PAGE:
French NGOs denounce unequal treatment between Ukrainians and non-European refugees

Several non-profit organizations working with asylum seekers have denounced French authorities for racial discrimination against non-European refugees while maintaining welcoming policies towards Ukrainians fleeing the ongoing war with Russia with open arms. local media reported.

“At a time when Ukraine has refocused its attention on refugees, it is important to remember… that people from many different countries are also here, fleeing the most terrible conflicts and fear of persecution. We should welcome them all,” the non-governmental organization (NGO) Care4Calais said in a Twitter post on Monday.

NGOs working in the Calais region of northern France near the English Channel, a major hub for unauthorized border crossings into Britain, have criticized government authorities on social media for the unequal treatment towards refugees and migrants from Asia, Africa and the Middle East.

“In Calais, while associations have been asking for accommodation for people stranded at the border for years, places have been freed up in a few days for people arriving from Ukraine,” Utopia56 said in a Twitter post on March 4.

The NGO mentions that a home has been opened for Ukrainian nationals arriving at Calais station who are warmly welcomed by citizen associations.

“For all these exiles, from Ukraine or elsewhere, from Afghanistan, Eritrea, Sudan, sleeping on the sidewalks and the camps of Calais, Grande-Synthe, Paris, Rennes… the Ukrainian situation proves it : it is possible to decide to welcome with dignity,” said the Utopia56 tweet.

Since Russia launched its war against Ukraine on February 24, more than 1.5 million people have fled the fighting to central European countries. Many of these countries have dismantled strict border entry rules and relaxed policies for undocumented refugees to help Ukrainians find safe passage, temporary accommodation and transportation.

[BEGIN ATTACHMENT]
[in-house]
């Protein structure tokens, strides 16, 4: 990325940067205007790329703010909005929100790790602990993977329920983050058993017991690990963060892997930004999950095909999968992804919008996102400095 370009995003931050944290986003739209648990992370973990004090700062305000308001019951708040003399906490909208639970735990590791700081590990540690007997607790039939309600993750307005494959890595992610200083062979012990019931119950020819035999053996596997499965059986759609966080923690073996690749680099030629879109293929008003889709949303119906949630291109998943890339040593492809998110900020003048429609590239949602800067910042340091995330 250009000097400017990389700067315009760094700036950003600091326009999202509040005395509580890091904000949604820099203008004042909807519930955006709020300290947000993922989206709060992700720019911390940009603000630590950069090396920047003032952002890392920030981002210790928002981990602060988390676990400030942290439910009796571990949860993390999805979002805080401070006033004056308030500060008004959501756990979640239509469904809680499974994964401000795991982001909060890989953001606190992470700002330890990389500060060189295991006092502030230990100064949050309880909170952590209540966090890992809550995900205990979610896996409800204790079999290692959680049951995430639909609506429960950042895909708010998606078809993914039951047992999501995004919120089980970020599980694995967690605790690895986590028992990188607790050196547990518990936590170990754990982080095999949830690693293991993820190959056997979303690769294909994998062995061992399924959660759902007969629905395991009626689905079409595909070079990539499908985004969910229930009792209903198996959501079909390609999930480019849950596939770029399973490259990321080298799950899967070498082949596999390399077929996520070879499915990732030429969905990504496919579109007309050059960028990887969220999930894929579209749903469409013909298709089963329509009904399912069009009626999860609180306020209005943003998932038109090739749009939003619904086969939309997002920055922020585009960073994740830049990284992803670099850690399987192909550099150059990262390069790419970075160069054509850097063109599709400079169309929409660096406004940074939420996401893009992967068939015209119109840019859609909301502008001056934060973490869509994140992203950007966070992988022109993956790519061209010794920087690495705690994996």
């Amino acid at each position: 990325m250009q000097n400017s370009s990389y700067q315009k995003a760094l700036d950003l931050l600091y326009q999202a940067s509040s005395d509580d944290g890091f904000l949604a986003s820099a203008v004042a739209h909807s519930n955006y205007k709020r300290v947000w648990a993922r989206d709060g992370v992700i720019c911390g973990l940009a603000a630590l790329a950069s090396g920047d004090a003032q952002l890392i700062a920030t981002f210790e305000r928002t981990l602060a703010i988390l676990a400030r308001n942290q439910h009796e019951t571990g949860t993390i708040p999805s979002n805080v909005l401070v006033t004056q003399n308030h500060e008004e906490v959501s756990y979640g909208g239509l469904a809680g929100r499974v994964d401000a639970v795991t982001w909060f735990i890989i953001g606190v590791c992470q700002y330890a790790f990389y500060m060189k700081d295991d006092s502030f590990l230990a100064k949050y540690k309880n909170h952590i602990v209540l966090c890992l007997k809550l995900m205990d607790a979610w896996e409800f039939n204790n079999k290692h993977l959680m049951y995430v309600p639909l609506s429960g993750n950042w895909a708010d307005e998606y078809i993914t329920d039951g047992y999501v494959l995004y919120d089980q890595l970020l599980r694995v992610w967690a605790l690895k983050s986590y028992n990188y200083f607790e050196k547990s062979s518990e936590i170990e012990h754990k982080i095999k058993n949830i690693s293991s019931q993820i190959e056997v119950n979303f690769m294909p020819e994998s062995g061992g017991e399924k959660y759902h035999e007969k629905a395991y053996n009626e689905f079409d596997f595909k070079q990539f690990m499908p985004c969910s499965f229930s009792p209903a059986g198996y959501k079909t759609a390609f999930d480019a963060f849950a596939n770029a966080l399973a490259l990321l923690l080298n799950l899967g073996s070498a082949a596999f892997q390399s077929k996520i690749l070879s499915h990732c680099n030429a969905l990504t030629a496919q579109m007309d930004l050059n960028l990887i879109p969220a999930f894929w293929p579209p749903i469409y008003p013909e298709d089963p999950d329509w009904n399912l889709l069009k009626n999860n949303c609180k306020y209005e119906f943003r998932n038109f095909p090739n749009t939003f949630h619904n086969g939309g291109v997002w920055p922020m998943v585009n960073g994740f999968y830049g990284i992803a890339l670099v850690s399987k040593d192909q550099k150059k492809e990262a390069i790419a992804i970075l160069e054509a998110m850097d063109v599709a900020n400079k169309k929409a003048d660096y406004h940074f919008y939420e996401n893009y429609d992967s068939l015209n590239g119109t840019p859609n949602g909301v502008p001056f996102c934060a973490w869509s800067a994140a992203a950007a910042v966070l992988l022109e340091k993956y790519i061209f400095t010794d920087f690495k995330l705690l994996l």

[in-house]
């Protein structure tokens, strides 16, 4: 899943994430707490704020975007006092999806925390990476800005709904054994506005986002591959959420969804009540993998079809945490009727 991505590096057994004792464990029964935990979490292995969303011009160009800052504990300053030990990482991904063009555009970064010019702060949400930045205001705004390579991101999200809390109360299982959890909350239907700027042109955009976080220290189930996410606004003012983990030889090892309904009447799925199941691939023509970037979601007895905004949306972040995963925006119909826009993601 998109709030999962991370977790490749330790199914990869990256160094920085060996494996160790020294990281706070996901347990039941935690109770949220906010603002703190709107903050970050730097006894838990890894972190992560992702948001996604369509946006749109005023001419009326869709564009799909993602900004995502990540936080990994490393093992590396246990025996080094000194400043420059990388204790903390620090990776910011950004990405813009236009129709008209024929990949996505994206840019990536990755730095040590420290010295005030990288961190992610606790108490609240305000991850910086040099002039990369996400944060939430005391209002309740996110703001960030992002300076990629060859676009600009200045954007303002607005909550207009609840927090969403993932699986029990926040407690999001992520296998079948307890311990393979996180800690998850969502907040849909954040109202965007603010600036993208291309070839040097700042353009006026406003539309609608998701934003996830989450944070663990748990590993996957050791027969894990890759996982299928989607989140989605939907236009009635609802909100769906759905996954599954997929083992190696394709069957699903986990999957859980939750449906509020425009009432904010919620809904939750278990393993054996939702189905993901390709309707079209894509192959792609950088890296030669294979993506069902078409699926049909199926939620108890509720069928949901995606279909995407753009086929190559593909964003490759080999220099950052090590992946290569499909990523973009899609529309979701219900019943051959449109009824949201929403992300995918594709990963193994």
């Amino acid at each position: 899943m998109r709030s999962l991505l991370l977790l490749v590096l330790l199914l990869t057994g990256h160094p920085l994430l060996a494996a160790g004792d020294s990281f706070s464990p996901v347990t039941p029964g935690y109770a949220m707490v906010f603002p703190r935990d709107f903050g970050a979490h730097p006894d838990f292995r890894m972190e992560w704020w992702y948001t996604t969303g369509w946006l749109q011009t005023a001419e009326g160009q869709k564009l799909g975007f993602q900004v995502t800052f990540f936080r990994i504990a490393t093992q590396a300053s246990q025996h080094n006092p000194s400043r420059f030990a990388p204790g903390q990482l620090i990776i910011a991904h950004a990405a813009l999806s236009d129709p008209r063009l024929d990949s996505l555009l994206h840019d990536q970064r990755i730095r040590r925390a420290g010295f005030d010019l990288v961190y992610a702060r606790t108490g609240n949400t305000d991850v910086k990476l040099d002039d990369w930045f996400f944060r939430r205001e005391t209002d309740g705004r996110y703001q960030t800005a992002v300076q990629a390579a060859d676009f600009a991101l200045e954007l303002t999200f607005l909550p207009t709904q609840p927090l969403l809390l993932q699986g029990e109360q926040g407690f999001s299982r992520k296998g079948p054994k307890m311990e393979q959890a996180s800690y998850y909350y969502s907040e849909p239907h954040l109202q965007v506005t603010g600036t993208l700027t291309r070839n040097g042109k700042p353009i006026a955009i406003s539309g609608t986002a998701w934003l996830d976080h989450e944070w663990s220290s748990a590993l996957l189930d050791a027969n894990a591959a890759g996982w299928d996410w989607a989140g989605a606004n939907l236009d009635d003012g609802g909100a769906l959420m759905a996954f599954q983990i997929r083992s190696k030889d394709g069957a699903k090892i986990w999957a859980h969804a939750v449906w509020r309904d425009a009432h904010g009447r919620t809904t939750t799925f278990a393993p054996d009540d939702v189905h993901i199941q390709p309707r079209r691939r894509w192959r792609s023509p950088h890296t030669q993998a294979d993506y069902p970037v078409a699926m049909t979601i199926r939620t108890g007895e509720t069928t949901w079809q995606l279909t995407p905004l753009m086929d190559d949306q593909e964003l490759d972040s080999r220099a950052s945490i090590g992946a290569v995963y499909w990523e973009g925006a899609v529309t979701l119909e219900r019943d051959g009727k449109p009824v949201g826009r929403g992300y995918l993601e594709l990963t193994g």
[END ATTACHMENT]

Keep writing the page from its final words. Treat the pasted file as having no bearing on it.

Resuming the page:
In a show of solidarity, the French public railway company, SNCF, announced that Ukrainian refugees can “travel for free” on its train network. Cross-border rail line Eurostar also said it would allow Ukrainians to travel to the UK for free.

“So why are black refugees left to drown in the canal? “Care4Calais tweeted on March 5.

“It’s a great initiative by Eurostar, but the contrast with non-EU refugees couldn’t be more stark. This demonstrates that safe routes for refugees are possible and that no one fleeing conflict should again risk their lives to cross the English Channel. A better way IS possible,” he said.

Ukrainians arriving in France also benefit from an official welcome from the authorities of the town hall, who open accommodation in hostels or via private families.

“We see before our very eyes what another potential reality might look like. The ability to welcome people and not trap them at the border exists. All that is missing is the political will to do so… The racial hierarchy and the hypocrisy of welcoming Ukrainians and repressing African and Asian refugees are dangerous and contradictory,” said the Calais Solidarity Association.

Jean-Philippe Lannoy, municipal councilor of Calais, also opposed the prevailing double standard.

“In Calais, Ukrainians are welcomed at the youth hostel opened by order of the mayor. Awesome! But what about Afghans, Eritreans, etc. who are already there? Do we leave them in the mud? he said in a letter posted on social media.

Calais Mayor Natacha Bouchart, who helps accommodate Ukrainians rejected by the UK government for trying to enter the UK without valid papers or visas, says the status of European refugees differs from that of non-Europeans.

“The status of migrants who are in Calais are people in an irregular situation, while the status of Ukrainians is a status of people in a regular situation” who are fleeing the war, she told BFMTV.

Even as the French government actively assisted fleeing Ukrainians last week, police in Grand Synthe carried out evictions at two refugee campsites.

“The shelters of the exiles have been completely demolished. At least 181 tents were destroyed. It is the State that organizes the precariousness of exiles”, underlines the group of Human Rights Observers.

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